Let $G(V,E)$ be a unweighted, k-regular hypergraph, with vertices $V=(v_1, ... v_n)$ and edges $E=(e_1, ... e_m)$. The k-regularity leads to $|e_i|=k$ (i.e. every edge contains exactly $k$ vertices). A perfect matching (PM) is a subset of $E$, such that every vertex $v_i$ is contained exactly one time.

A 2-regular hypergraph is a usual graph. To get the number of PMs, one calculates the Hafnian of the corresponding $n \times n$ adjacency matrix A. Calculating the Hafnian is in the complexity class $\#P$. For bipartite 2-regular graphs, one can calculate the permanent of the adjacency matrix via the Ryser formular. $perm(A)$ can be evaluated in $O(2^{n-1}n^2)$ steps.

For $k>2$, the hypergraphs can be written as incidence matrix or high-dimensional $n \times n \times ... \times n$ adjacency matrix A.

My three questions:

  1. With which algorithm can the number of perfect matchings be calculated for unweighted k-regular graphs, and what is its runtime?

  2. With which algorithm can the number of perfect matchings be calculated for a unweighted hypergraph with $|e_i|\leq k$, and what is its runtime?

  3. With which algorithm can the number of perfect matchings be calculated for k-regular graphs with complex weights, and what is its runtime?

Any answer or link to literature would be highly appreciated.

  • $\begingroup$ If I were you, I would rather ask this on cstheory.stackexchange.com. You should also emphasize what kind of solution you're looking for (tractable in $k$?) and especially what the role of weights is in question 3. $\endgroup$
    – domotorp
    Commented Jan 19, 2018 at 10:13
  • $\begingroup$ Would randomization, do better, for $k$ - regular, hyper graphs? Instead of straight forward set packing, mentioned in answer would triangle packings do better with a randomized algorithm? If, Markov Chains would be a help in calculating the matchcings.. $\endgroup$ Commented Jan 22, 2018 at 22:53

1 Answer 1


In the literature this problem also goes by "set packing" which can help find references. The set-up in this language is given a universe $V$ of $n$ elements and family of subsets $E$ a packing is a collection of mutually disjoint sets from $E$ (i.e. a matching). A $t$-packing is a packing consisting of $t$ sets.

The problem of counting $t$-packings in the $k$-uniform case where each element of $E$ contains exactly $k$ elements is considered in

 Björklund, Andreas; Husfeldt, Thore; Kaski, Petteri; Koivisto, Mikko.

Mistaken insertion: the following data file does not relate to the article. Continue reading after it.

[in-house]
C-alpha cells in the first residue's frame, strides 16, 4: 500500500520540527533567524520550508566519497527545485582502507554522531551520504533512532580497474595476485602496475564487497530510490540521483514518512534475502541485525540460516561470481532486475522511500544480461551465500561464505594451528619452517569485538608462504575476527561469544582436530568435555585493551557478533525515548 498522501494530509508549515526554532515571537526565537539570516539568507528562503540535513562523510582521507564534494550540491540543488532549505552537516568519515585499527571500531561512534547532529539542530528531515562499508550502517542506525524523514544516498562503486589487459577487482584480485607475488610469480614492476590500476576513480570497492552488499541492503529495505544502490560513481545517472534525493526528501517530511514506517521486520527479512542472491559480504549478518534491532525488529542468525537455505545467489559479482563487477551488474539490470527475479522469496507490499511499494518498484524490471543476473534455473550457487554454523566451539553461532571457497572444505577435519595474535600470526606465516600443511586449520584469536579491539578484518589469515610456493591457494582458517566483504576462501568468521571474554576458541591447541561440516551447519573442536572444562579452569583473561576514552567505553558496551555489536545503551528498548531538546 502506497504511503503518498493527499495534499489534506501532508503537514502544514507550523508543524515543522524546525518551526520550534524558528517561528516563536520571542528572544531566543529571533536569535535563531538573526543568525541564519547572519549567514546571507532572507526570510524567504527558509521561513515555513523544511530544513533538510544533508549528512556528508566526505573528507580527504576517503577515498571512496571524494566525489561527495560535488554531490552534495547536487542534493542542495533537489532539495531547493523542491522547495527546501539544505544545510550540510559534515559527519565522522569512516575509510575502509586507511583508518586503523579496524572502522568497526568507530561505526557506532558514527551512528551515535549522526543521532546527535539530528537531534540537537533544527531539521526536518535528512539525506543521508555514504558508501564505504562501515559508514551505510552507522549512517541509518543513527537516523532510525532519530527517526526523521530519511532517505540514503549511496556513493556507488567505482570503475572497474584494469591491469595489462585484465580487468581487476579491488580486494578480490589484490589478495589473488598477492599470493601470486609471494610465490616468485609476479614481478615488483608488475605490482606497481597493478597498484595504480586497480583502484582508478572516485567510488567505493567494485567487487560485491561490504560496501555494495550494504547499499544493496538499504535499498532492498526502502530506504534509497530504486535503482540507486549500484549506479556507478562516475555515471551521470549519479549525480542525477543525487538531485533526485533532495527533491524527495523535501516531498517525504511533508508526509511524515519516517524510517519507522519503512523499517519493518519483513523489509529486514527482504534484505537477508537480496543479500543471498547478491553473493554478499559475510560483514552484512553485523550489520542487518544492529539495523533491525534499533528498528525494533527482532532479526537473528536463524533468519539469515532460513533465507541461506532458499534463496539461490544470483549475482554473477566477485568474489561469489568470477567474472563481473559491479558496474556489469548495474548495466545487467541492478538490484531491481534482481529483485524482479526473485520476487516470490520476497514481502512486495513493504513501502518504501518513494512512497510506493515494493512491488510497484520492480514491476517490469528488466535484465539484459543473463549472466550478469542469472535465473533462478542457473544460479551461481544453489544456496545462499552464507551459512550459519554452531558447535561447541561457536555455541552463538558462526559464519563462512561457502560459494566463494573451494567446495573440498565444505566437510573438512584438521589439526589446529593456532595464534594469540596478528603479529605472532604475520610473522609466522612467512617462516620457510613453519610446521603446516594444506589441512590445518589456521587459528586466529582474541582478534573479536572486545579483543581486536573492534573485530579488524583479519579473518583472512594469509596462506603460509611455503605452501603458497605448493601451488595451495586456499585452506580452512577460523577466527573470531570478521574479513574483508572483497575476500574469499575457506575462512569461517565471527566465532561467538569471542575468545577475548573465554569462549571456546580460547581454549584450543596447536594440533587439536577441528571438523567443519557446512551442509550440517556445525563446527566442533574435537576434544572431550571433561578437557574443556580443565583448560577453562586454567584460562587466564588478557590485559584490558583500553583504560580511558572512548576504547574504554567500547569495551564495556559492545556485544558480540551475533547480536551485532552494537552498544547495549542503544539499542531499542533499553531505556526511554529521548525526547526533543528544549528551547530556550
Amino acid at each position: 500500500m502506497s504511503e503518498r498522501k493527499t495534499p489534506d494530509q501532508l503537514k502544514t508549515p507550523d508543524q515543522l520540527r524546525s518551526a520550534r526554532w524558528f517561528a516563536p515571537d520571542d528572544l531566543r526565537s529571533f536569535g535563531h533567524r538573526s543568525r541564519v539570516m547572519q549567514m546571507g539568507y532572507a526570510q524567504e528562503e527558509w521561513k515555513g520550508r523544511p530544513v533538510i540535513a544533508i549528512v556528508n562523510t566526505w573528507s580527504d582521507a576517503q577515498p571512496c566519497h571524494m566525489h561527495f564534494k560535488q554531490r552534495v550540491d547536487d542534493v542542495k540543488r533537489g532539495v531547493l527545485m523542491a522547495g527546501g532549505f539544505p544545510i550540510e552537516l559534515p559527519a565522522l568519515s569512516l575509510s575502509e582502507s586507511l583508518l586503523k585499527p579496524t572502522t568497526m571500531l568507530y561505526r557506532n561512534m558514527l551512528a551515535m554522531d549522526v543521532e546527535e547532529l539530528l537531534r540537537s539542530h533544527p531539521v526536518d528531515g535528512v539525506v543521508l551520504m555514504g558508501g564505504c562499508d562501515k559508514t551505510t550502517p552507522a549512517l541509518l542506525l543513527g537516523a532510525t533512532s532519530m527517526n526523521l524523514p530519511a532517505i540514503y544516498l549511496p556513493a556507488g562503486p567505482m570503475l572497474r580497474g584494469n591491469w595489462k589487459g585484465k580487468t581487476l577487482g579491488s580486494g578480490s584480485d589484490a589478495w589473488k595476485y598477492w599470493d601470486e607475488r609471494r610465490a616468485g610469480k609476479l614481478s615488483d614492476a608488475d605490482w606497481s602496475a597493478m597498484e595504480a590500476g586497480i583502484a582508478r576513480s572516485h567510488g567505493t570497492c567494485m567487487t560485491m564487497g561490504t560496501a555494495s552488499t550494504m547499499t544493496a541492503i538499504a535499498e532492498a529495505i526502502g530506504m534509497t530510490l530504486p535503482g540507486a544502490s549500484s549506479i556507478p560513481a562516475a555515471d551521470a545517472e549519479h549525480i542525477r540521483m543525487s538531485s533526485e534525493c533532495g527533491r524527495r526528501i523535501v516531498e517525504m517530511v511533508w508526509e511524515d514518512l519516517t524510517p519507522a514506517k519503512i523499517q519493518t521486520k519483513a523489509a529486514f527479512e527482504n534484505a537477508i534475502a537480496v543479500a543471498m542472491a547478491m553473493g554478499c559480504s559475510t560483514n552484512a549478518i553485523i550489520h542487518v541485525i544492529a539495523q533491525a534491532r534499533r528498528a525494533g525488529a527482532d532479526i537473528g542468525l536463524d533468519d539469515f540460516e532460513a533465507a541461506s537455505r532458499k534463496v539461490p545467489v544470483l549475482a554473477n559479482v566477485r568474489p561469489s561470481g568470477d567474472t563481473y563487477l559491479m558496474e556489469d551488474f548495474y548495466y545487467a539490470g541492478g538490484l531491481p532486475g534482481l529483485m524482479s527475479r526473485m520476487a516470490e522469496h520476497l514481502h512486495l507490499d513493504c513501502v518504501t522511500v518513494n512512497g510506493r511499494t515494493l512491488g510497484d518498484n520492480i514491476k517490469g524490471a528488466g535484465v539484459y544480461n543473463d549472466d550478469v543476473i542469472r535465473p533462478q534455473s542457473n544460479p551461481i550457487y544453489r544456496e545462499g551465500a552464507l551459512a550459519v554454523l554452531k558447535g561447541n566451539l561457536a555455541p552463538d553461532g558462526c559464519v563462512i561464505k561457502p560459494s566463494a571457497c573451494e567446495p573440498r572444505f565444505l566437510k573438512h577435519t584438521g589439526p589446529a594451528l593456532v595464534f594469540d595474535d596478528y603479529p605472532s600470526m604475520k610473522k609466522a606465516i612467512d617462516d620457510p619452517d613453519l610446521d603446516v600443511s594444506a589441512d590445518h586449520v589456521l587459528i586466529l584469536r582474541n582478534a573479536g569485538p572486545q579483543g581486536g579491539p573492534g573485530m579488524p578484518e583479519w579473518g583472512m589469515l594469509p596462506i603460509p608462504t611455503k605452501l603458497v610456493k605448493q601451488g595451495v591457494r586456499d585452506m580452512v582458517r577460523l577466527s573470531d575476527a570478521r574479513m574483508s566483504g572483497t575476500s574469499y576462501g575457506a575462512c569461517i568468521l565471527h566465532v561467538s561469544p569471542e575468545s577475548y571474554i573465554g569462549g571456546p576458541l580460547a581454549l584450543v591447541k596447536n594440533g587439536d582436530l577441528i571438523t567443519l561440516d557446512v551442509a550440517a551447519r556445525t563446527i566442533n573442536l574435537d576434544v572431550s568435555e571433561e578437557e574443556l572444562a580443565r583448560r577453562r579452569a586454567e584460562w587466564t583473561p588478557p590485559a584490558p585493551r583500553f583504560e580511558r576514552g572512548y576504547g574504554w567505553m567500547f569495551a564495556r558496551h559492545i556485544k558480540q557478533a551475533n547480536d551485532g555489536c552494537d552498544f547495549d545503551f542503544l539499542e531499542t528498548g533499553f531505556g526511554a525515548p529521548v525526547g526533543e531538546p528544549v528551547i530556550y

Counting paths and packings in halves. Algorithms—ESA 2009, 578--586,
 Lecture Notes in Comput. Sci., 5757, Springer, Berlin, 2009. MR2557785

where it is shown that such $t$-packings can be counted in $O^*(\binom{n}{tk/2})$ time. Here $O^*$ suppresses a factor polynomial is the mentioned parameters. For perfect matching we need $tk = n$ so we end up with $O^*(\binom{n}{n/2})$. Methods in this approach use a disjoint sum problem, inclusion-exclusion, and dynamic programming. So, this provides some answer to question 1. It was the fastest algorithm I found, but I did not attempt to perform an exhaustive search of the literature. Perhaps this article, references within, and the term "set packing" can help to up further relevant information.

Also, again in the $k$-uniform case, parameterized by $t$ the problem of counting $t$-packing is shown to by $W[1]\#$-hard in

Liu, Yunlong; Wang, Jianxin. On counting parameterized matching and
packing. Frontiers in algorithmics, 125--134, Lecture Notes in Comput. 
Sci., 9711, Springer, [Cham], 2016. MR3571845

since there is a reduction with parameterized matching counting in graphs.

  • $\begingroup$ is that k-uniform or k-regular, same? $\endgroup$ Commented Jan 22, 2018 at 8:33
  • $\begingroup$ Yes, sorry. By $k$-uniform I mean each edge has vertices. Uniform is the term I as used to seeing used for this. $\endgroup$ Commented Jan 22, 2018 at 13:56
  • $\begingroup$ *(correction to above comment) "... each edge has $k$ vertices..." $\endgroup$ Commented Jan 22, 2018 at 16:55

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